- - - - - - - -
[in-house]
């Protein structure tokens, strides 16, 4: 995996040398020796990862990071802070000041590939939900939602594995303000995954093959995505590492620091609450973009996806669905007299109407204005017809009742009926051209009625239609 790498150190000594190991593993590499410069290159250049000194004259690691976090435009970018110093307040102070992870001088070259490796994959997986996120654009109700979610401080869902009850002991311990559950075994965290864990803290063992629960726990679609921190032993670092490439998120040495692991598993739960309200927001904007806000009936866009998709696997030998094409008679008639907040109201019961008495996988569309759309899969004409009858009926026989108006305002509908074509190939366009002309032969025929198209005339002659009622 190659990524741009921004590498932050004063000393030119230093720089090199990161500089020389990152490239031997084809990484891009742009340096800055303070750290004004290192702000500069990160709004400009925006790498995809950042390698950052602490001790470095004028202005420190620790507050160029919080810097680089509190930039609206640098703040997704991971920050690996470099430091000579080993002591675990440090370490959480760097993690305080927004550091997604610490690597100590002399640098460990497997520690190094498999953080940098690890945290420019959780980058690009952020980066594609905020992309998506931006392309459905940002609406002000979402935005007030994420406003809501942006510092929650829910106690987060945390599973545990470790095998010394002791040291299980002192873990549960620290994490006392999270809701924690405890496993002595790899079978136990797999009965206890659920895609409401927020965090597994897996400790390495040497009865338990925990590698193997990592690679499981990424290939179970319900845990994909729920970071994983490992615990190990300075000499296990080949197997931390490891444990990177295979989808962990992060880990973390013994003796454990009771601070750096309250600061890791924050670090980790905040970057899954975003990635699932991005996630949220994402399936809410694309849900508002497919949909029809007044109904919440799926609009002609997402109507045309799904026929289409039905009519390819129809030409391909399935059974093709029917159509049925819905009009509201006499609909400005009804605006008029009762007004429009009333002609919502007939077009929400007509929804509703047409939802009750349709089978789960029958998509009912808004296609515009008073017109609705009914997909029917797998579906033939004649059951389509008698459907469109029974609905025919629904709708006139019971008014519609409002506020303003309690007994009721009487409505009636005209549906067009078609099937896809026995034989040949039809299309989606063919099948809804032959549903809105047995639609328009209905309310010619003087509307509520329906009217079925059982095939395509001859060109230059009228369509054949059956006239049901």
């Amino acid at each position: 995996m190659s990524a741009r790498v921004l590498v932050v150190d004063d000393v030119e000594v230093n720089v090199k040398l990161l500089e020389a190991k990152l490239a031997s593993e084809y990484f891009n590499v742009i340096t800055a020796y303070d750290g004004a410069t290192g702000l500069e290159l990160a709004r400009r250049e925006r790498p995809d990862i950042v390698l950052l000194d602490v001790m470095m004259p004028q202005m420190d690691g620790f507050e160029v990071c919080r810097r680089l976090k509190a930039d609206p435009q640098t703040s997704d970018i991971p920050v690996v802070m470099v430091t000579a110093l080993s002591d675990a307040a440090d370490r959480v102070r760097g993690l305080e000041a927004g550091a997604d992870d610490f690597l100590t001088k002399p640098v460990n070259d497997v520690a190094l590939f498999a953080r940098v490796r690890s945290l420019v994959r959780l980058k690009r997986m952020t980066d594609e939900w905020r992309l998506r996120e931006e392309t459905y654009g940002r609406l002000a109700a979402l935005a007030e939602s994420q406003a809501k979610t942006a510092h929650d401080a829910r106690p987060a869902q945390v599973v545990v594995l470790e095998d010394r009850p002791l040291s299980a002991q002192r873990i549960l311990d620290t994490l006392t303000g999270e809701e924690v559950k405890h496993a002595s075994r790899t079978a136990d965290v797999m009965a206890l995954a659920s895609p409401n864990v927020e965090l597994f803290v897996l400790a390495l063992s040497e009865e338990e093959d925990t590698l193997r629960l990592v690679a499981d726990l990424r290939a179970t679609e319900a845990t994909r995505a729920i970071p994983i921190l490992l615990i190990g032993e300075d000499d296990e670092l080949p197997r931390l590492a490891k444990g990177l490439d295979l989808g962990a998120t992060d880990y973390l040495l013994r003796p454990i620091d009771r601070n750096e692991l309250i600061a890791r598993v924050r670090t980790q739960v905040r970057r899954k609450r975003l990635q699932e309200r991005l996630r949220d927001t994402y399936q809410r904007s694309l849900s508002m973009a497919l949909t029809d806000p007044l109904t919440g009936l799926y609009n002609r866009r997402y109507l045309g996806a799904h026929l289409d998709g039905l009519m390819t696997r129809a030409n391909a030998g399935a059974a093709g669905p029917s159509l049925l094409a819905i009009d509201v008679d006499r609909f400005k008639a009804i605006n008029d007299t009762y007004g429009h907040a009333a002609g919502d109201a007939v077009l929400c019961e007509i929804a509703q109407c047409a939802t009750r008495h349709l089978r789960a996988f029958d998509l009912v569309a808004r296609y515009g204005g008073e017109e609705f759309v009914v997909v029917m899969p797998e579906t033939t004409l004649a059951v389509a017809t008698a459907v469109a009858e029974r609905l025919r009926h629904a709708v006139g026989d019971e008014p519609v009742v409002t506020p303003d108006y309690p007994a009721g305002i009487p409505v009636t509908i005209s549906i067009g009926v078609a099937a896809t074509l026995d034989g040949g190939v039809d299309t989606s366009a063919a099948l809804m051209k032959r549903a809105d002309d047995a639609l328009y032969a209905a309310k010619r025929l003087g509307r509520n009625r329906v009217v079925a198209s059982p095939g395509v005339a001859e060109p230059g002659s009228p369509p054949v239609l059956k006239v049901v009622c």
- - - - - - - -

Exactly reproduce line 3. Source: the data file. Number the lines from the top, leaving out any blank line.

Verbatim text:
């Amino acid at each position: 995996m190659s990524a741009r790498v921004l590498v932050v150190d004063d000393v030119e000594v230093n720089v090199k040398l990161l500089e020389a190991k990152l490239a031997s593993e084809y990484f891009n590499v742009i340096t800055a020796y303070d750290g004004a410069t290192g702000l500069e290159l990160a709004r400009r250049e925006r790498p995809d990862i950042v390698l950052l000194d602490v001790m470095m004259p004028q202005m420190d690691g620790f507050e160029v990071c919080r810097r680089l976090k509190a930039d609206p435009q640098t703040s997704d970018i991971p920050v690996v802070m470099v430091t000579a110093l080993s002591d675990a307040a440090d370490r959480v102070r760097g993690l305080e000041a927004g550091a997604d992870d610490f690597l100590t001088k002399p640098v460990n070259d497997v520690a190094l590939f498999a953080r940098v490796r690890s945290l420019v994959r959780l980058k690009r997986m952020t980066d594609e939900w905020r992309l998506r996120e931006e392309t459905y654009g940002r609406l002000a109700a979402l935005a007030e939602s994420q406003a809501k979610t942006a510092h929650d401080a829910r106690p987060a869902q945390v599973v545990v594995l470790e095998d010394r009850p002791l040291s299980a002991q002192r873990i549960l311990d620290t994490l006392t303000g999270e809701e924690v559950k405890h496993a002595s075994r790899t079978a136990d965290v797999m009965a206890l995954a659920s895609p409401n864990v927020e965090l597994f803290v897996l400790a390495l063992s040497e009865e338990e093959d925990t590698l193997r629960l990592v690679a499981d726990l990424r290939a179970t679609e319900a845990t994909r995505a729920i970071p994983i921190l490992l615990i190990g032993e300075d000499d296990e670092l080949p197997r931390l590492a490891k444990g990177l490439d295979l989808g962990a998120t992060d880990y973390l040495l013994r003796p454990i620091d009771r601070n750096e692991l309250i600061a890791r598993v924050r670090t980790q739960v905040r970057r899954k609450r975003l990635q699932e309200r991005l996630r949220d927001t994402y399936q809410r904007s694309l849900s508002m973009a497919l949909t029809d806000p007044l109904t919440g009936l799926y609009n002609r866009r997402y109507l045309g996806a799904h026929l289409d998709g039905l009519m390819t696997r129809a030409n391909a030998g399935a059974a093709g669905p029917s159509l049925l094409a819905i009009d509201v008679d006499r609909f400005k008639a009804i605006n008029d007299t009762y007004g429009h907040a009333a002609g919502d109201a007939v077009l929400c019961e007509i929804a509703q109407c047409a939802t009750r008495h349709l089978r789960a996988f029958d998509l009912v569309a808004r296609y515009g204005g008073e017109e609705f759309v009914v997909v029917m899969p797998e579906t033939t004409l004649a059951v389509a017809t008698a459907v469109a009858e029974r609905l025919r009926h629904a709708v006139g026989d019971e008014p519609v009742v409002t506020p303003d108006y309690p007994a009721g305002i009487p409505v009636t509908i005209s549906i067009g009926v078609a099937a896809t074509l026995d034989g040949g190939v039809d299309t989606s366009a063919a099948l809804m051209k032959r549903a809105d002309d047995a639609l328009y032969a209905a309310k010619r025929l003087g509307r509520n009625r329906v009217v079925a198209s059982p095939g395509v005339a001859e060109p230059g002659s009228p369509p054949v239609l059956k006239v049901v009622c």